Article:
Don’t blame the robots: It’s not productivity growth that’s holding job growth back

The Wall Street Journal ran an article a couple of days ago implicitly arguing that accelerating productivity growth is a prime reason why labor market recovery from the Great Recession has been so sluggish. Another reporter asked me about it yesterday, so I figured I’d write up a couple of thoughts on it.

First, we should be clear that the pace of labor market recovery since the Great Recession has not been uniquely bad; since the trough of the recession, private sector employment growth has actually been exactly in line with the (admittedly too-slow) recoveries from the recessions of the early 1990s and 2000s. Overall employment growth has actually outperformed the recovery from the early 2000s recession. Figure A below shows the trends for private sector employment. Note that the jobs lost during the latest recession dwarf those lost during other recessions – but since the official recovery began, job growth has been on-par with recent recoveries. Note that policymakers should not be graded on this generous curve – it’s a disaster that we haven’t had a better recovery from that perspective. But one doesn’t need to generate new theories to explain this allegedly atypically bad recovery – it just hasn’t been atypically bad.

Second, and in line with Dean Baker’s response to the article, productivity growth has not been particularly fast since the Great Recession. Figure B below shows the behavior of productivity averaged over all recessions between 1947 and 1981, the average of the early 1990s and early 2000s recoveries, and growth since the Great Recession. So, again, one cannot argue that fast productivity growth presents unique challenges in the current recovery since its performance just hasn’t been all that unique.

Lastly, and maybe wonkiest, fast productivity growth doesn’t change the validity of Keynesian diagnoses of what the economy needs at all. In fact, it would just strengthen them. The root of the Keynesian diagnosis is that there is a large gap between aggregate demand and potential supply in the economy – or, a large “output gap.” Figure C below shows the problem – the large output gap between actual and potential GDP is the reason why we have such high unemployment today. Productivity growth just pulls the potential GDP curve upwards, which means, all else equal, that the output gap will rise (on the chart I illustrated this with the “actual, if productivity growth accelerated” line).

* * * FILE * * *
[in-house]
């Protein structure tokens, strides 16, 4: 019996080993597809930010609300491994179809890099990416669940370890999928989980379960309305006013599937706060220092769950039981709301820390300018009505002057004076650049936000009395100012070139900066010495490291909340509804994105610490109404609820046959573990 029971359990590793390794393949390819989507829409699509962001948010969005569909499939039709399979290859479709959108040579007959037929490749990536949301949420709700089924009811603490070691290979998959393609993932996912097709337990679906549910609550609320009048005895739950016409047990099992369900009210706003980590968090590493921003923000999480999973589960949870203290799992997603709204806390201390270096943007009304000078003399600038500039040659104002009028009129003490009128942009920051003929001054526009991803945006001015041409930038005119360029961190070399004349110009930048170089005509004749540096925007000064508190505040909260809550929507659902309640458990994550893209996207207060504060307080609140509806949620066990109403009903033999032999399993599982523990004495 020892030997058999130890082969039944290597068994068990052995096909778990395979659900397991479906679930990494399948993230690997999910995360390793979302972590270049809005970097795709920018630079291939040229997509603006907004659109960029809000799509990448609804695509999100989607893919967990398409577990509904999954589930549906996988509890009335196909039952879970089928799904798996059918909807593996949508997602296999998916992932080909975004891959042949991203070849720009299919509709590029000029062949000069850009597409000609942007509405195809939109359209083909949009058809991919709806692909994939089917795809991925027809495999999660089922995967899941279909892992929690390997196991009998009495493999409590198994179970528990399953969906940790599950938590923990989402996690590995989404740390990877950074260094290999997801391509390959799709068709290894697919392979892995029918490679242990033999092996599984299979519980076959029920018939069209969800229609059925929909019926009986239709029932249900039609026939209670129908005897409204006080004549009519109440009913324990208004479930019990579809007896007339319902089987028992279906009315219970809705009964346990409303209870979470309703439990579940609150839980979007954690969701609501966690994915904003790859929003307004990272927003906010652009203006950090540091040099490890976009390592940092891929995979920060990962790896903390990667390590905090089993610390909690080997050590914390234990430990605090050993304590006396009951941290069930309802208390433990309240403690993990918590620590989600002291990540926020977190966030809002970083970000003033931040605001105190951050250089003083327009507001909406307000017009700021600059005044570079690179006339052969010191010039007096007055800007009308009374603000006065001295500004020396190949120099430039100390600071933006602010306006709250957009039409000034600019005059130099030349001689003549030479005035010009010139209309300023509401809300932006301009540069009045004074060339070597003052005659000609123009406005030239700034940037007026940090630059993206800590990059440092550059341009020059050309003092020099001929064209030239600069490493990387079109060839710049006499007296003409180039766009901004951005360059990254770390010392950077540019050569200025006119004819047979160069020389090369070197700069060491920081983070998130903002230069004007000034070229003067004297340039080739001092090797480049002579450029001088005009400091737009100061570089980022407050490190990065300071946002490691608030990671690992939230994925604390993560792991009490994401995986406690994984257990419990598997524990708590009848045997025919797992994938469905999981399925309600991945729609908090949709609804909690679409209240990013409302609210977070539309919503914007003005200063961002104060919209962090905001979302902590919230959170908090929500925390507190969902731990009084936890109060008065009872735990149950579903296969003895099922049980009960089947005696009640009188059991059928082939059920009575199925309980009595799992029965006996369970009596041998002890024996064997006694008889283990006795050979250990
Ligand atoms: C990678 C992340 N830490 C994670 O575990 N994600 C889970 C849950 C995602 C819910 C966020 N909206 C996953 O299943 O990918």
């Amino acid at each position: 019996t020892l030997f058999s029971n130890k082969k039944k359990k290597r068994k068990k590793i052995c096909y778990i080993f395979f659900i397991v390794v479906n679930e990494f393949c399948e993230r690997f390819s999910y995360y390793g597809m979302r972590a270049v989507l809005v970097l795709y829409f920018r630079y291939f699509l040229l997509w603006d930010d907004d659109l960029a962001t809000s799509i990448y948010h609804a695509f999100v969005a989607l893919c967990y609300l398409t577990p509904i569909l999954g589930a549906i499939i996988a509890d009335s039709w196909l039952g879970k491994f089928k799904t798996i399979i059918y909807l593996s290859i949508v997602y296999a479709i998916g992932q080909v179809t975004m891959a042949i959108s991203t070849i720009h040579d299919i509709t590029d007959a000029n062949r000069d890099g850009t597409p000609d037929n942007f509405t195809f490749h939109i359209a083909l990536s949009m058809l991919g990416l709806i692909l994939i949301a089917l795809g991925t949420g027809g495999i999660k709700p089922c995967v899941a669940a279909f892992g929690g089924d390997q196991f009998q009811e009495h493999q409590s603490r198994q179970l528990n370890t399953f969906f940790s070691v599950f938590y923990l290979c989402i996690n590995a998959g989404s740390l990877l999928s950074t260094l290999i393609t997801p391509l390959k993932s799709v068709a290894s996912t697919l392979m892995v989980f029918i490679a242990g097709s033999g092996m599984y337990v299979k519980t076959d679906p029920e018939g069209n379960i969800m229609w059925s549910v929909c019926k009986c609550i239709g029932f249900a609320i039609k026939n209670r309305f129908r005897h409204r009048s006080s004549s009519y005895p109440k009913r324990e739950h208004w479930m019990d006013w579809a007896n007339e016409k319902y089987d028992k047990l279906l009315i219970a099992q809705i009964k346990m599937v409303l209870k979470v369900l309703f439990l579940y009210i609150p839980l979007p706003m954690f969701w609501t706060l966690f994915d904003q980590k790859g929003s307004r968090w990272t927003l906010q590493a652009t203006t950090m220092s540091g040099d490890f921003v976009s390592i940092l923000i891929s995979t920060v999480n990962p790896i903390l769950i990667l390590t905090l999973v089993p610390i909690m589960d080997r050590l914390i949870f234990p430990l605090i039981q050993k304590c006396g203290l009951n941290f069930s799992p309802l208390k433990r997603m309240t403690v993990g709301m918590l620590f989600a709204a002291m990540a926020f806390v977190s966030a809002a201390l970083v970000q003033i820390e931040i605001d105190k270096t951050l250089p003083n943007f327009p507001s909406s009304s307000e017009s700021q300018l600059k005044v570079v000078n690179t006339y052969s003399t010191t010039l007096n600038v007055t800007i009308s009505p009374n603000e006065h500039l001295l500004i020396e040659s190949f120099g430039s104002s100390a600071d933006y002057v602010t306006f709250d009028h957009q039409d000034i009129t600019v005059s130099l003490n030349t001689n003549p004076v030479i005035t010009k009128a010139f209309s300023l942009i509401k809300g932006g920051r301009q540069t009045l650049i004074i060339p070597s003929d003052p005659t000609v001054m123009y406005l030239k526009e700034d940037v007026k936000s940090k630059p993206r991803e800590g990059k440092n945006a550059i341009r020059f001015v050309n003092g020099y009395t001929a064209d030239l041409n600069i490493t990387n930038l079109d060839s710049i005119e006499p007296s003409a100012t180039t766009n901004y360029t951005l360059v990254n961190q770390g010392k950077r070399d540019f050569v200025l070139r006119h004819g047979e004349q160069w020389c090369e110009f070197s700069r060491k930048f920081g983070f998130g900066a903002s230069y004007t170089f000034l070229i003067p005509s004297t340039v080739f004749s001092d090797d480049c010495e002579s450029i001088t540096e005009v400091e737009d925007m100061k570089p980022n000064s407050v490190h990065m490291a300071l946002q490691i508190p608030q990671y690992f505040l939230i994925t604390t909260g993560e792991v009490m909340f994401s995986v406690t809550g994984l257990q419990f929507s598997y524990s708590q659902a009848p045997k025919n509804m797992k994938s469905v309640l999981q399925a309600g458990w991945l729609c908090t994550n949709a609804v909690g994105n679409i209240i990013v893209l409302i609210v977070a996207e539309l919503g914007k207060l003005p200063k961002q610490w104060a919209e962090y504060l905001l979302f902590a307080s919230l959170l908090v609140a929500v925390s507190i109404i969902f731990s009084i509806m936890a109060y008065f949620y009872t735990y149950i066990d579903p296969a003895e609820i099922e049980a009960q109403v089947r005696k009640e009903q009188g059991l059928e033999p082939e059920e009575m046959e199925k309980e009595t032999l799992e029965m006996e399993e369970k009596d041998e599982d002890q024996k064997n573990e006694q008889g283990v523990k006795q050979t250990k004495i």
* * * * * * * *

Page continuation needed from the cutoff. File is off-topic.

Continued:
But, the obvious solution to this problem is simply to push up demand to make actual GDP equal potential GDP again. Basically, accelerating productivity growth would just make measures to boost demand more necessary, and would insure that no adverse supply-side response (say accelerating inflation or rising interest rates) would kick-in.

The root cause of today’s underperforming economy remains insufficient spending by households, businesses and governments to fully employ all those who want a job. And the cure for this is simply policy measures to boost spending. Yes, I’m sure this has gotten boring for many economy watchers who want newer and more exciting diagnoses and cures, but sometimes what’s true is pretty boring.

One quick thought on why explanations based on productivity growth can sound convincing: At any point over the past century you could have walked into a factory and been told about the big technological improvements that had been made over the past four years. If you’re a business writer who walks into a factory today looking for a root cause of the labor market’s doldrums, guess what? You’ll be told about the big technological improvements made over the past four years, and then you might think, “hey, that’s why the jobs aren’t here!” But, if you had walked into a factory in 2000 – when the unemployment rate reached 3.8 percent – You also would’ve been told about an amazing four-year run of technological advance. In the end, high rates of unemployment are about demand falling short of supply, period.